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Thomas Stapleton
Born1535, July 1535 Edit this on Wikidata
Henfield, Sussex
Died12 October 1598 Edit this on Wikidata (aged 62–63)
Leuven, Spanish Netherlands
Alma mater
OccupationTheologian, university teacher, writer Edit this on Wikidata

Thomas Stapleton (Henfield, Sussex, July 1535 – Leuven, 12 October 1598) was an English Catholic priest and controversialist.


He was the son of William Stapleton, one of the Stapletons of Carlton, Yorkshire. He was educated at the Free School, Canterbury, at Winchester College, and at New College, Oxford, where he became a Fellow, 18 January 1553. On Elizabeth I's accession he left England rather than conform to the new religion, going first to Leuven, and afterwards to Paris, to study theology.[1]

In 1563, being in England, he was summoned by the Anglican bishop William Barlow to repudiate the pope's authority, but refused and was deprived of the prebend of Woodhorne in Chichester Cathedral, conferred on him in 1558. He then retired to Leuven with his father and other relatives. In 1568 he joined Cardinal Allen at Douai and took a great part in founding the English College there, both by lecturing and by devoting to its support his salary as lecturer in theology at Anchin College.[1]

He was appointed public professor of divinity, and canon of St. Amatus; and together with Allen he completed the degree of D.D. on 10 July 1571. In 1584 he resigned these preferments to enter the Society of Jesus, but did not complete his novitiate, and returned to Douai. Philip II of Spain appointed him professor of Scripture at the Catholic University of Leuven in 1590, to which office a canonry in St. Peter's Church was annexed; and soon after he was made dean of Hilverenbeeck in the Roman Catholic Diocese of 's-Hertogenbosch. The emoluments of these offices were all spent in relieving needy English Catholics. Meanwhile, his fame as a theologian had spread to Rome and Pope Clement VIII thought so much of his theological writings that he caused them to be read aloud at his table. Twice he invited Stapleton to Rome in vain, but his offer to make him prothonotary Apostolic in January 1597, was accepted. It was generally believed that he would be created cardinal, a suggestion which was disapproved of by Alfonso Agazzari, S.J., rector of the English College, and obstacles were put in the way of his journey to Rome (Eley, "Certaine Briefe Notes", p. 254). He accordingly remained in Leuven till his death in the following year. He left his books and manuscripts (now lost) to the English College at Douai. An original painting of Stapleton is preserved at Douai Abbey, Woolhampton, England.[1]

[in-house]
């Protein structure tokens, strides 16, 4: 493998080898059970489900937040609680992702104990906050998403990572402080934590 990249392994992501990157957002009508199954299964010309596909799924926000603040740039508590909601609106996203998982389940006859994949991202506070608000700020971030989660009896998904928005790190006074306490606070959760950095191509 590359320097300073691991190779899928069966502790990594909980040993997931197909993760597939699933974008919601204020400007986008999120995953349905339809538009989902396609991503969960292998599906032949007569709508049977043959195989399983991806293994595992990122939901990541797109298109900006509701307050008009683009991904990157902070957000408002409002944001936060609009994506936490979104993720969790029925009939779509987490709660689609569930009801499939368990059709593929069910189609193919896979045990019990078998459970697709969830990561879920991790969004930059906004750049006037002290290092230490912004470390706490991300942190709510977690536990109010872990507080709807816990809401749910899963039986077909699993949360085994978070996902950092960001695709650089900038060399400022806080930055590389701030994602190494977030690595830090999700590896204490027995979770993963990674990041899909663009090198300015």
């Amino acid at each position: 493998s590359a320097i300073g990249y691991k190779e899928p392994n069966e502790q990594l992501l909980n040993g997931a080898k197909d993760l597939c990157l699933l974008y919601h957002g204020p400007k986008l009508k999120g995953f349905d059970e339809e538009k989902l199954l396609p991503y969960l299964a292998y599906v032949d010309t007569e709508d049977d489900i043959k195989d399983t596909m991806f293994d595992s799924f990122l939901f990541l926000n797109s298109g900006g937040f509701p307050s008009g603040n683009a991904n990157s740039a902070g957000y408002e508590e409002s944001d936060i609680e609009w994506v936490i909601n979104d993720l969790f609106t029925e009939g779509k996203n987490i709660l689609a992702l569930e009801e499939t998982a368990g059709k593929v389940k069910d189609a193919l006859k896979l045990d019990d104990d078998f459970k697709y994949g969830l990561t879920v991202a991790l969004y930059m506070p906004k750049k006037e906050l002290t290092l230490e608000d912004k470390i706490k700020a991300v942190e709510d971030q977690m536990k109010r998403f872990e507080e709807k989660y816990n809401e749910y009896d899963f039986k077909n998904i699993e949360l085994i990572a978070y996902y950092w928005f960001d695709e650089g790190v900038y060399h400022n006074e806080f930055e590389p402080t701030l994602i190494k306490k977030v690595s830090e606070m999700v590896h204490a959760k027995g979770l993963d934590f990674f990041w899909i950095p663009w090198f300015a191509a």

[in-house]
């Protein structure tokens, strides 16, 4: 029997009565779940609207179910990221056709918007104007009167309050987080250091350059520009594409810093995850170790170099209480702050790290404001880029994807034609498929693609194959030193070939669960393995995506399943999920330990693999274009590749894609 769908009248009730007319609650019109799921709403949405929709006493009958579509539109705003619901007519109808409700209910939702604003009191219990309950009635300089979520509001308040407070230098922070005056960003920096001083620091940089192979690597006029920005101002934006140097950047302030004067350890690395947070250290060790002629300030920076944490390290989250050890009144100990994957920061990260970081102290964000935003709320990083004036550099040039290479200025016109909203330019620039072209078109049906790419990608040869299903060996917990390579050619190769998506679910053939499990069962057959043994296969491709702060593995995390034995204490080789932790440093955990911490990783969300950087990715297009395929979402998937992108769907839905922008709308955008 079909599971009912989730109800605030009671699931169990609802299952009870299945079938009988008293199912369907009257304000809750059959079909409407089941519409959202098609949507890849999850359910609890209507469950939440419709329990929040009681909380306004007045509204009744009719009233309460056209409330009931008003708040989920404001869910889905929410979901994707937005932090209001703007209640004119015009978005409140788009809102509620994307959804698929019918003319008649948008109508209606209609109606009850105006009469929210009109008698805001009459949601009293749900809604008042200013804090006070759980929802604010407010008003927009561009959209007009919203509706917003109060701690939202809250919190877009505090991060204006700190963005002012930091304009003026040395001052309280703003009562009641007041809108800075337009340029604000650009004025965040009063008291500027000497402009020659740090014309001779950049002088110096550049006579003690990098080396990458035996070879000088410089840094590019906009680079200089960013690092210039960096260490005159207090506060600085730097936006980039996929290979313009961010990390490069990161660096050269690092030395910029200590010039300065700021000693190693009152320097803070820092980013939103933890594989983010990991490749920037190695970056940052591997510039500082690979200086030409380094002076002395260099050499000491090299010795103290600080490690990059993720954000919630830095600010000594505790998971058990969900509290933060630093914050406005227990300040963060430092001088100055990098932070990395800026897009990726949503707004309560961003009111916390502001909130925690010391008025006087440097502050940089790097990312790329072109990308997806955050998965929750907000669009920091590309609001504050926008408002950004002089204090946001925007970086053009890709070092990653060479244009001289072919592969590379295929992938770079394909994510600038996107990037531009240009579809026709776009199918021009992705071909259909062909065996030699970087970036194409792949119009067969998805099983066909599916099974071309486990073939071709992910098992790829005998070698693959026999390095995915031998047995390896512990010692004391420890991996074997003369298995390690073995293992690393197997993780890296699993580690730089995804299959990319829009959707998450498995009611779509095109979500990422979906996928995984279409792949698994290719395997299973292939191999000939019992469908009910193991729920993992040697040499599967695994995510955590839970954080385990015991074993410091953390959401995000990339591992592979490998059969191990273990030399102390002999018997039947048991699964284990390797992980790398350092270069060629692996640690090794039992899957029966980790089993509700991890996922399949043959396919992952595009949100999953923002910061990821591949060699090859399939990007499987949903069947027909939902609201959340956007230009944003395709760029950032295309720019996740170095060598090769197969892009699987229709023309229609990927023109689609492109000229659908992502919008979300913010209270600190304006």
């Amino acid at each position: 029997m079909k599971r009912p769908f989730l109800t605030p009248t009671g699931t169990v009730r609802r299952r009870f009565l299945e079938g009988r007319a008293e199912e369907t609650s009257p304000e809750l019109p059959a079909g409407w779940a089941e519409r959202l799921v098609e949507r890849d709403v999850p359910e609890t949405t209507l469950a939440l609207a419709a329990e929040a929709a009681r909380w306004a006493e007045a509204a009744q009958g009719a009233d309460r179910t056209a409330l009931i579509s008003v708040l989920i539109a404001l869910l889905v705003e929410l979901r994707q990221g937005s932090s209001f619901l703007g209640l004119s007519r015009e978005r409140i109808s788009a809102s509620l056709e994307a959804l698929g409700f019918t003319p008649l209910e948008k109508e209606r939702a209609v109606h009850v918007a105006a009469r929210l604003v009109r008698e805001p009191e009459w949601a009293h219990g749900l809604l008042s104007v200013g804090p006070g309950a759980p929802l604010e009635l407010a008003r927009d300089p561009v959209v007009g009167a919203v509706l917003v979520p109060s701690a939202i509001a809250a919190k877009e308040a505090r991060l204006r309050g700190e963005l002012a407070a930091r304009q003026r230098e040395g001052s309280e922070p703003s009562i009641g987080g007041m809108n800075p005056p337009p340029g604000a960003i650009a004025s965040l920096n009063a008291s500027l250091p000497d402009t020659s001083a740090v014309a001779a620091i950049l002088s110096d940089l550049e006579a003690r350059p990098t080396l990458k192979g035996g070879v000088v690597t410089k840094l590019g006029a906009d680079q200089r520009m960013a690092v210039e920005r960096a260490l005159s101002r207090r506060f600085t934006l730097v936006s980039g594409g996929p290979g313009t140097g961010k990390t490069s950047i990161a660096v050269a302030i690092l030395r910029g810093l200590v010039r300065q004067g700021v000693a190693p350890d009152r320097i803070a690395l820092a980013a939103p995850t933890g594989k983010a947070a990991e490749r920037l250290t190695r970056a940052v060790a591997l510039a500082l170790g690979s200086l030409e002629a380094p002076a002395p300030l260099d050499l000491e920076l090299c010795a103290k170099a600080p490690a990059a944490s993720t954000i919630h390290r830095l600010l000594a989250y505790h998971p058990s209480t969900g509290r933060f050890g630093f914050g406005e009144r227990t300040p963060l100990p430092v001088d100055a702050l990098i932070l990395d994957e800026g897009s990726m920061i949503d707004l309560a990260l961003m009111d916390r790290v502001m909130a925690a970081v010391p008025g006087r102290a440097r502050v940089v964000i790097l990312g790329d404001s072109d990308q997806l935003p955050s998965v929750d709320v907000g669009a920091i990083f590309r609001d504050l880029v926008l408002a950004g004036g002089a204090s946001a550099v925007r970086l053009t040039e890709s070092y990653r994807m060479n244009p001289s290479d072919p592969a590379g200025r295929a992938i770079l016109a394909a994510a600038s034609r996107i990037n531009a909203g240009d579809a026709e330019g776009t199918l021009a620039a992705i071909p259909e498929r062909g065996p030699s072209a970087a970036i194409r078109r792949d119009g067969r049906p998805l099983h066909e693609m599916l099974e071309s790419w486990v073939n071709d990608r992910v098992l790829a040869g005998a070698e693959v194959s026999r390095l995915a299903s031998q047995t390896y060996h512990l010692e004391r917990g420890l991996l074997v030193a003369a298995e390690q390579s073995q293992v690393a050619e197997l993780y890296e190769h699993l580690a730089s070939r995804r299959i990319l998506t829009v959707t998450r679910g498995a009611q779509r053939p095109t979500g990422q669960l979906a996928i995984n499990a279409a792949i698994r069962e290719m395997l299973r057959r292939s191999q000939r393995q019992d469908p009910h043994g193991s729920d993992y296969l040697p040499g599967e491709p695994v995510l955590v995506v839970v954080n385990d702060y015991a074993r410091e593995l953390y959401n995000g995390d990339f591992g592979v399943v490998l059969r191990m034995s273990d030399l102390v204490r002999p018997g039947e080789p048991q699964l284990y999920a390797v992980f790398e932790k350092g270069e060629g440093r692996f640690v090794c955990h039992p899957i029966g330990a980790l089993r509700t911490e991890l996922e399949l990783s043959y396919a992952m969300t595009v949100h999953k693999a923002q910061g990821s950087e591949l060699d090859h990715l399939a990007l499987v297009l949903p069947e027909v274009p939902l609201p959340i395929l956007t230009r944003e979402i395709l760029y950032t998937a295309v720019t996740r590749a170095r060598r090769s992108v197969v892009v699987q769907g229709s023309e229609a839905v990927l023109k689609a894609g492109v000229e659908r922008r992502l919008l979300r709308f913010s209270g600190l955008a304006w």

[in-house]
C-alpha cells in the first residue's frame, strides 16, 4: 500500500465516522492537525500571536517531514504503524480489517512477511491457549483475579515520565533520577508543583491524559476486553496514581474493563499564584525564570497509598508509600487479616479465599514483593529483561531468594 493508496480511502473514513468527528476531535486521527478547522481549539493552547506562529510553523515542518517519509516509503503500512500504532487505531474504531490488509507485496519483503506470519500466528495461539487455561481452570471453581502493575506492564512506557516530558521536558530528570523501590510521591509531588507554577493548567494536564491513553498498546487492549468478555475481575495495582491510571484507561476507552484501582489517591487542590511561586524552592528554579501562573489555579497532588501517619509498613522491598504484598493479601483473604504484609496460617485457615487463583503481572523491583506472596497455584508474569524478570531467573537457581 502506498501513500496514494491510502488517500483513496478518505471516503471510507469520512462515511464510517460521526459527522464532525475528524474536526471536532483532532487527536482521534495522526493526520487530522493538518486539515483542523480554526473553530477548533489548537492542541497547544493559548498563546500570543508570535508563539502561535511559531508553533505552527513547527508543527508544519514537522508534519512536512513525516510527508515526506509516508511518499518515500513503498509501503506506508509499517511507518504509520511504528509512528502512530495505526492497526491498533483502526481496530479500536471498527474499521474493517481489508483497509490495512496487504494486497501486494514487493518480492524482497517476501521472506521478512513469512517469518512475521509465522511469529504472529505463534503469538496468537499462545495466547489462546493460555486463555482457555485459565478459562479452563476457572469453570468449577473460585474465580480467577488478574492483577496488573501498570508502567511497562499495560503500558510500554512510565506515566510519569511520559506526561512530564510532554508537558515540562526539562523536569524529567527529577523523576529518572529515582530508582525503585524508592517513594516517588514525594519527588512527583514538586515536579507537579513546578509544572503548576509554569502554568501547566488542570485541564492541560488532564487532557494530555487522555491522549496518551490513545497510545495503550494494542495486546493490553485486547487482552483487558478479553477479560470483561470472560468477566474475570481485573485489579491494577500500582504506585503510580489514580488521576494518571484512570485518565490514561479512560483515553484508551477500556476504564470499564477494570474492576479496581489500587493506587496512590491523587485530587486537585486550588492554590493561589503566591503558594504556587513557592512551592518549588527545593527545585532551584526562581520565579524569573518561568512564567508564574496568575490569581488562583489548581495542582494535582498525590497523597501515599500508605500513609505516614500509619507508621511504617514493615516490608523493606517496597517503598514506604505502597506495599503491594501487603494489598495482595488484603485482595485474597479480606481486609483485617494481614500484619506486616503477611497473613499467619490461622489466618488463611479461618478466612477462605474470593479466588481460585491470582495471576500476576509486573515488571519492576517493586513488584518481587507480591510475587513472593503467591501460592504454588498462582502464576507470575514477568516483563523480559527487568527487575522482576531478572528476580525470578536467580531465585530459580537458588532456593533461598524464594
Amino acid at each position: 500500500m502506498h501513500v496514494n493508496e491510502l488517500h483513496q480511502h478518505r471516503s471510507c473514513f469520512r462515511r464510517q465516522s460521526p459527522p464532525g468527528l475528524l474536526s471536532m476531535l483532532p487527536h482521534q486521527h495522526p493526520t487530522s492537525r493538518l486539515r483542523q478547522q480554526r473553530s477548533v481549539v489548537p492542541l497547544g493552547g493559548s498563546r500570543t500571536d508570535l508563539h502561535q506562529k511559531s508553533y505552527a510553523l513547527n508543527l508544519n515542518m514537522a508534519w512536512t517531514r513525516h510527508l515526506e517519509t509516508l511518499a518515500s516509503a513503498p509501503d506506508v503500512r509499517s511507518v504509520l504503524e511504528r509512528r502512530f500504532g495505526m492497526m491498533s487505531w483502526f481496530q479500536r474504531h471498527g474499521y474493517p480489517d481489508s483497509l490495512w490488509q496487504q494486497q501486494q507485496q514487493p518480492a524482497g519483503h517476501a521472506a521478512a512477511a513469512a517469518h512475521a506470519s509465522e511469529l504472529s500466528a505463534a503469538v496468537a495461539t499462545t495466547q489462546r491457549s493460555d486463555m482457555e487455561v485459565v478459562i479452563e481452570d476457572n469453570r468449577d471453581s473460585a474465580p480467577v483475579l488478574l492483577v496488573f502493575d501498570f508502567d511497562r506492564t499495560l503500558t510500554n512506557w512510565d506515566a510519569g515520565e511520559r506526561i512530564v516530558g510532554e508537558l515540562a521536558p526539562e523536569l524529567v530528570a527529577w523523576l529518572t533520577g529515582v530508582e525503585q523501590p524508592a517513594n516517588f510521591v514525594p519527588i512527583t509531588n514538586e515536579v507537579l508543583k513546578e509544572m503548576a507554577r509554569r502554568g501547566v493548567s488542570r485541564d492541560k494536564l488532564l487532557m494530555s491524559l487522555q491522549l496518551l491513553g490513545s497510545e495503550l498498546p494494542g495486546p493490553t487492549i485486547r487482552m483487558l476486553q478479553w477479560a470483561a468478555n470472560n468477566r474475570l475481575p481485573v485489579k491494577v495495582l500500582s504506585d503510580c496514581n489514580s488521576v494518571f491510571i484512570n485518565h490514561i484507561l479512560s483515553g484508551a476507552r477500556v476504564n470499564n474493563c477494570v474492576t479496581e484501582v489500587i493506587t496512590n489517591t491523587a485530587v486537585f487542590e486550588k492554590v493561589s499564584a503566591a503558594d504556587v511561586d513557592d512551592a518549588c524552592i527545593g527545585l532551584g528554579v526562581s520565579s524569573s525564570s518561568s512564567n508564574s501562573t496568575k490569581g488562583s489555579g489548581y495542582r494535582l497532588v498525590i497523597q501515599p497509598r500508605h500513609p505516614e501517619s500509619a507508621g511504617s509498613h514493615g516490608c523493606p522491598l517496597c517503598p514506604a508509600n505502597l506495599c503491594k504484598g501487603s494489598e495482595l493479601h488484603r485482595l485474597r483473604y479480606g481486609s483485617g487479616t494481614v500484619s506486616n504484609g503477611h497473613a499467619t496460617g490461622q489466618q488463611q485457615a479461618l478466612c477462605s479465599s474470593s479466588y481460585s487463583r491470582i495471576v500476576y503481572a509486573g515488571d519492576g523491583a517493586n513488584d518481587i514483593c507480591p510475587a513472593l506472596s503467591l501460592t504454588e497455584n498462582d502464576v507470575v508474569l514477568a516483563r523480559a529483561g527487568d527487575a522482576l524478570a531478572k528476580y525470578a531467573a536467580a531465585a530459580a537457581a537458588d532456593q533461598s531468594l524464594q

His first works were translations: St. Bede the Venerable's "History of the Church in England" (the very first English translation; Antwerp, 1565), the "Apologie" of the German nobleman and Lutheran-to-Catholic convert Friedrich Staphylus (Antwerp, 1565), and Cardinal Stanislaus Hosius's short "Of the Expresse Word of God" (1567).

His original works were very numerous: "A Fortress of the Faith" (Antwerp) contains the earliest use of the term "Huguenots"[2] and possibly also "Puritan"; "A Return of Untruths" (Antwerp, 1566); "A Counterblast to M. Horne's vain blast" (Louvain, 1567); "Orationes funebres" (Antwerp, 1577); "Principiorum fidei doctrinalium demonstratio" (Paris, 1578); "Speculum pravitatis hæreticæ" (Douai, 1580); "De universa justificationis doctrina" (Paris, 1582); "Tres Thomæ" (Douai, 1588); "Promptuarium morale" in two parts (Antwerp, 1591, 1592); "Promptuarium Catholicum in Evangelia Dominicalia" (Cologne, 1592); "Promptuarium Catholicum in Evangelia Ferialia" (Cologne, 1594) and "Promptuarium Catholicum in Evangelia Festorum" (Cologne, 1592); "Relectio scholastica" (Antwerp, 1592); "Authoritatis Ecclesiasticæ circa S. Scripturarum approbationem defensio" (Antwerp, 1592); "Apologia pro rege Philippo II" (Constance, 1592), published under the punning pseudonym of Didymus Veridicus Henfildanus, i.e., Thomas the Stable-toned [truth-speaking] Henfieldite; "Antidota Evangelica", "Antidota Apostolica contra nostri Temporis Hæreses" (both at Antwerp, 1595); "Antidota Apostolica in Epistolam Pauli ad Romanos" (Antwerp, 1595); "Triplicatio inchoata" (Antwerp, 1596); "Antidota Apostolica in duas Epistolas ad Corinthios" (Antwerp, 1598); "Orationes catecheticæ" (Antwerp, 1598); "Vere admiranda, seu de Magnitudine Romanæ Ecclesiæ" (Antwerp, 1599); "Orationes academicæ miscellaneæ" (Antwerp, 1602); "Oratio academica" (Mainz, 1608).

All his works were republished in four folio volumes in Paris in 1620, with an autobiography of the author in Latin verse and Henry Holland's "Vita Thomæ Stapletoni".

A critical, annotated edition of Stapleton's correspondence with the Flemish printer Jan Moretus was published in Humanistica Lovaniensia in 1996.[3]


  1. ^ a b c Burton, Edwin. "Thomas Stapleton." The Catholic Encyclopedia Vol. 14. New York: Robert Appleton Company, 1912. 9 August 2019Public Domain This article incorporates text from this source, which is in the public domain.
  2. ^ Oxford English Dictionary Huguenot, n. (a.)
  3. ^ Jeanine De Landtsheer, "The Correspondence of Thomas Stapleton and Johannes Moretus: A Critical and Annotated Edition", Humanistica Lovaniensia, vol. 45 (1996), pp. 430–503, JSTOR.

 This article incorporates text from a publication now in the public domainHerbermann, Charles, ed. (1913). "Thomas Stapleton". Catholic Encyclopedia. New York: Robert Appleton Company.